[OPE-L] David Schweickart presenting 'Economic Democracy' theory in Venezuela

From: glevy@PRATT.EDU
Date: Wed Oct 25 2006 - 21:03:18 EDT

-----Original Message-----
From: Carl Davidson [mailto:carld717@aol.com]
Sent: Wednesday, October 25, 2006 12:27 PM

[Chicago's David Schweickart, Philosophy, Loyola, is in Venezuela, invited
to present his theory of 'Economic Democracy' as a market socialist
alternative for the 21st Century that is in tune with global justice,
paticipatory democracy and Karl Marx's orginal ideas as well. What follows
is just the introdction to his presentation, which is much longer, and can
be found at solidarityeconomy.net --CarlD]

Economic Democracy:

A Worthy Socialism that Would Really Work

by David Schweickart,


'Economic Democracy: A Worthy Socialism that Would Really Work' laid out a
model that was to form the basis of my book Against Capitalism, published by
Cambridge University Press in 1993. The article, like the book itself, was a
theoretical response to the triumphalism of the TINA crowd (There Is No
Alternative) that followed the collapse of Soviet Union and the rejection of
socialism by its satellite states in Eastern Europe. 'A Worthy Socialism'
was intended to demonstrate rigorously that there is an alternative, at
least in theory: an economically viable form of socialism that would be more
democratic than capitalism and at least as efficient. Against Capitalism
made the same point, but extended the argument further. Economic Democracy
would be not only as efficient as capitalism and more democratic, but also
more rational in its growth, more stable, more egalitarian, less prone to
high unemployment, more ecologically friendly. I was sick of hearing even
progressives say that 'we are going to have to stop using the term
'capitalist economy' as if we knew what a functioning non-capitalist economy
would look like.' (these words from the well-known philosopher and public
intellectual Richard Rorty, writing in the widely read liberal magazine.)

In 1998 I was approached by a publisher to do a more popular version of
Against Capitalism, less oriented to professional philosophers and
economists, more accessible to students, labor organizers and other
sympathetic non-academics. I agreed, and began what I thought would be quick
and easy project.

The project was not so 'quick and easy.' The result, After Capitalism, did
not appear until 2002. It was longer in coming than I had anticipated. I had
to do more than update statistics and alter the style. For the world had
changed significantly since the early 1990s, and, as a result (I came to
realize) my own focus had changed. My thinking had become (and remains) more
praxis-oriented than it had been earlier. Moreover, this change of focus
suggested certain supplements to my original model, which I set out in the
Postscript to my article, which is also included in this volume. What I will
say to you today draws heavily on that supplement to the original article.

The World Has Changed

History has not moved along the path foretold a decade and a half ago by so
many confident prognosticators. In particular:

-- The socialist experiments have not all collapsed, as was so widely

-- The neoliberal experiments have failed almost everywhere.

-- A new resistance movement has come into being.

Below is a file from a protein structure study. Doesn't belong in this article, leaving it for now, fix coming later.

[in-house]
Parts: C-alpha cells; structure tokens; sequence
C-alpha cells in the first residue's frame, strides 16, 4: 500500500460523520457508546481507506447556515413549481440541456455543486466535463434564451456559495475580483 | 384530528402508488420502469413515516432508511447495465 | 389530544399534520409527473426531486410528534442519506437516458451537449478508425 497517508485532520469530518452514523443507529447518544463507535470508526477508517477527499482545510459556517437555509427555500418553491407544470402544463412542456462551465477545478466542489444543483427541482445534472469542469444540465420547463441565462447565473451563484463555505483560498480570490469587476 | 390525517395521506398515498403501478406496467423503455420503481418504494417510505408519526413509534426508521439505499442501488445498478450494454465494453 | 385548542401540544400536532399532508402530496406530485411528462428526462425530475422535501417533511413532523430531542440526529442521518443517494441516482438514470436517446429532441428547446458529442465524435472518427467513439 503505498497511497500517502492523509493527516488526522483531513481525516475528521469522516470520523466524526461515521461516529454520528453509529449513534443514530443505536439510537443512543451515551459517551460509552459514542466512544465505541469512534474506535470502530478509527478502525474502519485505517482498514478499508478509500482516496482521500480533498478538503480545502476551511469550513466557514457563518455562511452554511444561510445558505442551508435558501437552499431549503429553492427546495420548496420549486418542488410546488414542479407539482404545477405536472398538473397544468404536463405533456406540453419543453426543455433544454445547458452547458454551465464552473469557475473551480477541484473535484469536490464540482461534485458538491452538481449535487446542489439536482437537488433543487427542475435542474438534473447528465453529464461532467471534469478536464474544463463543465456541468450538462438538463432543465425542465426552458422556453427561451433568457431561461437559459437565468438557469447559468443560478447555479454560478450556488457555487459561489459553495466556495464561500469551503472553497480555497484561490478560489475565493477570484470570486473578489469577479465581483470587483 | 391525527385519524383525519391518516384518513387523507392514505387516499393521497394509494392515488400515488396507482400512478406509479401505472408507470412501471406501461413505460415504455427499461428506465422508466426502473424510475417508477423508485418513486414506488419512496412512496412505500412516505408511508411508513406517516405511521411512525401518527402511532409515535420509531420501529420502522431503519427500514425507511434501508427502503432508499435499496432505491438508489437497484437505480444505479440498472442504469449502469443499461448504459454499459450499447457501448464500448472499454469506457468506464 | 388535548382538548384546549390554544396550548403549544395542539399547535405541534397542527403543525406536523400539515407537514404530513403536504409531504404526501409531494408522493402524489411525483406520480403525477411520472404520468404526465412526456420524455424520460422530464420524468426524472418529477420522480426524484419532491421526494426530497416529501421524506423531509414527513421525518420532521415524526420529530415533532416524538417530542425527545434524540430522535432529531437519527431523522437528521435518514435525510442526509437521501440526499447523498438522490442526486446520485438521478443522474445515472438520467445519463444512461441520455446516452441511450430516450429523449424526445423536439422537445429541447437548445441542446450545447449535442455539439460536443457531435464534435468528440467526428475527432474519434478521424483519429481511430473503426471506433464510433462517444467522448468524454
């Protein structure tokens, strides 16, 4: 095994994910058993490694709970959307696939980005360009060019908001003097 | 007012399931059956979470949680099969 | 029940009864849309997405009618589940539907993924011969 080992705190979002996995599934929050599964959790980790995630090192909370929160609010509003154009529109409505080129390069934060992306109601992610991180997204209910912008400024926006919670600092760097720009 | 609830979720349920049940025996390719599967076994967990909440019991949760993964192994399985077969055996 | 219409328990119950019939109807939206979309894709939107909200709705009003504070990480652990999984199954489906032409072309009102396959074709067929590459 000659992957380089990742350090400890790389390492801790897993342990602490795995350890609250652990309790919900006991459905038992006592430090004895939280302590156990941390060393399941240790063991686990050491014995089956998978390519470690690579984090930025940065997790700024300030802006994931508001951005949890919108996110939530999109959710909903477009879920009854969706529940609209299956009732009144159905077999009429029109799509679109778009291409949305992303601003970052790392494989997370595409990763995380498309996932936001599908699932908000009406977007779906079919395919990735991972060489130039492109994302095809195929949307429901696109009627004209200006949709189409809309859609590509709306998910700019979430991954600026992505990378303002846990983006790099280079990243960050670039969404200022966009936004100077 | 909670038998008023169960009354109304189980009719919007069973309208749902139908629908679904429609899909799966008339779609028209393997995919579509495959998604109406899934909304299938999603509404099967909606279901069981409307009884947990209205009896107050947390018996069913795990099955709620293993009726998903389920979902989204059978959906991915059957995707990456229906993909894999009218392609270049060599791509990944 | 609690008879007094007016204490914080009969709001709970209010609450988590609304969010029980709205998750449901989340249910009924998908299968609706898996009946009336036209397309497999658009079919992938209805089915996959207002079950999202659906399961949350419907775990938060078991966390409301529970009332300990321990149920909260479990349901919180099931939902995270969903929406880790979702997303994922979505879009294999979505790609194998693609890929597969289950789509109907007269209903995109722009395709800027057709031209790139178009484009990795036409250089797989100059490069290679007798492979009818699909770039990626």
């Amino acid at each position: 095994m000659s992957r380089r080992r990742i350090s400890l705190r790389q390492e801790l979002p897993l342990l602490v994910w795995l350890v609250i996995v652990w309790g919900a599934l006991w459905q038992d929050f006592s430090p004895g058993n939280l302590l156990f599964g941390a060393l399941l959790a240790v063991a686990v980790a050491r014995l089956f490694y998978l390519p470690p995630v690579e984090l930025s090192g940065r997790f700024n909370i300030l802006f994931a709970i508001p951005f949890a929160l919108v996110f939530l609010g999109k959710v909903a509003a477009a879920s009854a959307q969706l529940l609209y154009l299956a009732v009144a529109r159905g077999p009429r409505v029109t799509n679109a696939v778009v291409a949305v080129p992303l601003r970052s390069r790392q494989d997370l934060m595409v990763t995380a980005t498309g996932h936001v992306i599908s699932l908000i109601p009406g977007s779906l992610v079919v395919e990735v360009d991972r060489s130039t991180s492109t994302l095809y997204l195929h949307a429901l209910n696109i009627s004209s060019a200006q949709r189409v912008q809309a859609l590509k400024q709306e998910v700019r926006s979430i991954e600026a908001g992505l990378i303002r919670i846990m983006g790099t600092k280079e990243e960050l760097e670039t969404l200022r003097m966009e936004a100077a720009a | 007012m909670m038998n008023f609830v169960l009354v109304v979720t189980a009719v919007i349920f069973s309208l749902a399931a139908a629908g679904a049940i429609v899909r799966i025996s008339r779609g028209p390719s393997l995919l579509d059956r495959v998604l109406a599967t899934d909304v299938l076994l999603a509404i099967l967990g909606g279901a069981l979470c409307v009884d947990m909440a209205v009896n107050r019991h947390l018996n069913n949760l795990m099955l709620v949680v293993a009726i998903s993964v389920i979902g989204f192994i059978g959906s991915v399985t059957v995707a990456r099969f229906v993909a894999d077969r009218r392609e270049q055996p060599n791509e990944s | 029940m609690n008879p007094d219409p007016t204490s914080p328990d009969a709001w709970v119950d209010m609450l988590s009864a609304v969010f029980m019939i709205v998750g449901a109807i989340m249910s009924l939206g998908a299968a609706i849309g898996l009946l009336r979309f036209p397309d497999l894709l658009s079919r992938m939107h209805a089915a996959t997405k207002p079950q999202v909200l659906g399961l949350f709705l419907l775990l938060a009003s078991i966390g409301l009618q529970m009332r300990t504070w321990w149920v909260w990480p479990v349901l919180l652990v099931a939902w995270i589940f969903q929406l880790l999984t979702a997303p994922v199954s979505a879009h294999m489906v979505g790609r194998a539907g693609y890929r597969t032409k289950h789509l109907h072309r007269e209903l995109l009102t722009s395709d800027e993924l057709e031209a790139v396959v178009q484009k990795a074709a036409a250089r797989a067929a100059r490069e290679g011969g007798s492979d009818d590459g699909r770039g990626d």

In the early 1990s it seemed to most people that socialism was over, at
least for the foreseeable future. The socialist experiment in the Soviet
Union had failed. The various attempts that had been undertaken in Eastern
Europe to modify, humanize, and make more efficient the basic Soviet model
had been brought to a halt. It seemed only a matter of time, the interval
presumed to be short, before Cuba, China, Vietnam and North Korea would
abandon their socialist pretenses and join the capitalist club. But they

Cuba, despite a further tightening of the embargo, went through a very
difficult 'special period,' but has seen its economy rebound significantly.
Vietnam and especially China have done more than survive. Vietnam has seen
its economy grow rapidly, despite the million or so citizens killed by the
Americans and their (our) puppet-regimes and the millions of gallons of
poison sprayed on their countryside. China has succeeded over the last
quarter century in lifting more people out of poverty than any country has
ever done in human history, and, at the same time, has established itself as
one of the world's major economic powers.

It should be noted that all three of these countries, which still identify
themselves as socialist, have introduced market mechanisms into their
economies, which, as we shall see shortly, the theory underlying Economic
Democracy recommends. By way of contrast, the North Korean economy remains
relentlessly non-market, and continues to deteriorate-as the theory
underlying Economic Democracy predicts.

It is not the economies of the countries that continue to profess socialism
that have collapsed but the economies that most fervently embraced the new
capitalist orthodoxy. More precisely, the greatest economic disasters of
recent years have been those on the extremes-on the one hand, North Korea,
which refuses all concessions to the market, and on the other hand, those
ex-socialist countries that embraced capitalism most avidly. Among the
latter, the Soviet Union stands out, having experienced the worst economic
decline in time of peace of any country in modern history. Clearly, the
euphoria that once informed the neoliberal project has evaporated, as those
countries that followed the U.S. Treasury/IMF/World Bank prescriptions have
all experienced either sharp decline or, at best, minimal growth: not only
the countries that once comprised the Soviet Union, but also Mexico, Haiti,
most of Eastern Europe, most of Central and South America, most of Southeast
Asia, almost all of sub-Sahara Africa-the list goes on and on....



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